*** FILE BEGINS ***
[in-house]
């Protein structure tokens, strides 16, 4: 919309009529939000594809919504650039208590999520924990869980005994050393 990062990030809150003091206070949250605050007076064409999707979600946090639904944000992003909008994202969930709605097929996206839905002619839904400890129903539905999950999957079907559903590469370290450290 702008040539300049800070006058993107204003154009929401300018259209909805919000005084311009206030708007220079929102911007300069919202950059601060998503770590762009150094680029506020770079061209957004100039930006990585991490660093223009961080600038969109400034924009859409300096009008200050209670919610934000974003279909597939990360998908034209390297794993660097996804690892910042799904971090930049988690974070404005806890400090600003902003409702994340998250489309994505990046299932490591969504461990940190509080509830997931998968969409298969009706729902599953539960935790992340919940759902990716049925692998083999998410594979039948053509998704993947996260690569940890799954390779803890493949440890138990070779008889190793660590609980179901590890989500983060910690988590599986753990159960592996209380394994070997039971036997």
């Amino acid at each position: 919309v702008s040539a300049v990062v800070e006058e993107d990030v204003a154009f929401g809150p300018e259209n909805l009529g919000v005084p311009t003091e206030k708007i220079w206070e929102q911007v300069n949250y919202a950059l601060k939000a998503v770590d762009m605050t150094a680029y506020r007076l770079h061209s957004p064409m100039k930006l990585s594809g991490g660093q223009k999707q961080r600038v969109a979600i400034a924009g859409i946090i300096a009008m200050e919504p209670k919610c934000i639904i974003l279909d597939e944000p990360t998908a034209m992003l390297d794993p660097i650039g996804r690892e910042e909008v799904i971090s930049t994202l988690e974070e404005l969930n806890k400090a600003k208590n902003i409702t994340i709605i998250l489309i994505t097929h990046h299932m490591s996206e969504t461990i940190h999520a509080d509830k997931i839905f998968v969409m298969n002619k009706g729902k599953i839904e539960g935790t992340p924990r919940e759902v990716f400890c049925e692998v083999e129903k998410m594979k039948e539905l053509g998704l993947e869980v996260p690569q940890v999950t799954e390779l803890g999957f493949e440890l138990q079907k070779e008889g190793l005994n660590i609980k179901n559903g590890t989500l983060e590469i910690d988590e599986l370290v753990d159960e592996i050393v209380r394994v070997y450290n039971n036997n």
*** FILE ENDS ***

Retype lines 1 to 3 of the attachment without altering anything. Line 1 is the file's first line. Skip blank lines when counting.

[in-house]
């Protein structure tokens, strides 16, 4: 919309009529939000594809919504650039208590999520924990869980005994050393 990062990030809150003091206070949250605050007076064409999707979600946090639904944000992003909008994202969930709605097929996206839905002619839904400890129903539905999950999957079907559903590469370290450290 702008040539300049800070006058993107204003154009929401300018259209909805919000005084311009206030708007220079929102911007300069919202950059601060998503770590762009150094680029506020770079061209957004100039930006990585991490660093223009961080600038969109400034924009859409300096009008200050209670919610934000974003279909597939990360998908034209390297794993660097996804690892910042799904971090930049988690974070404005806890400090600003902003409702994340998250489309994505990046299932490591969504461990940190509080509830997931998968969409298969009706729902599953539960935790992340919940759902990716049925692998083999998410594979039948053509998704993947996260690569940890799954390779803890493949440890138990070779008889190793660590609980179901590890989500983060910690988590599986753990159960592996209380394994070997039971036997």
């Amino acid at each position: 919309v702008s040539a300049v990062v800070e006058e993107d990030v204003a154009f929401g809150p300018e259209n909805l009529g919000v005084p311009t003091e206030k708007i220079w206070e929102q911007v300069n949250y919202a950059l601060k939000a998503v770590d762009m605050t150094a680029y506020r007076l770079h061209s957004p064409m100039k930006l990585s594809g991490g660093q223009k999707q961080r600038v969109a979600i400034a924009g859409i946090i300096a009008m200050e919504p209670k919610c934000i639904i974003l279909d597939e944000p990360t998908a034209m992003l390297d794993p660097i650039g996804r690892e910042e909008v799904i971090s930049t994202l988690e974070e404005l969930n806890k400090a600003k208590n902003i409702t994340i709605i998250l489309i994505t097929h990046h299932m490591s996206e969504t461990i940190h999520a509080d509830k997931i839905f998968v969409m298969n002619k009706g729902k599953i839904e539960g935790t992340p924990r919940e759902v990716f400890c049925e692998v083999e129903k998410m594979k039948e539905l053509g998704l993947e869980v996260p690569q940890v999950t799954e390779l803890g999957f493949e440890l138990q079907k070779e008889g190793l005994n660590i609980k179901n559903g590890t989500l983060e590469i910690d988590e599986l370290v753990d159960e592996i050393v209380r394994v070997y450290n039971n036997n």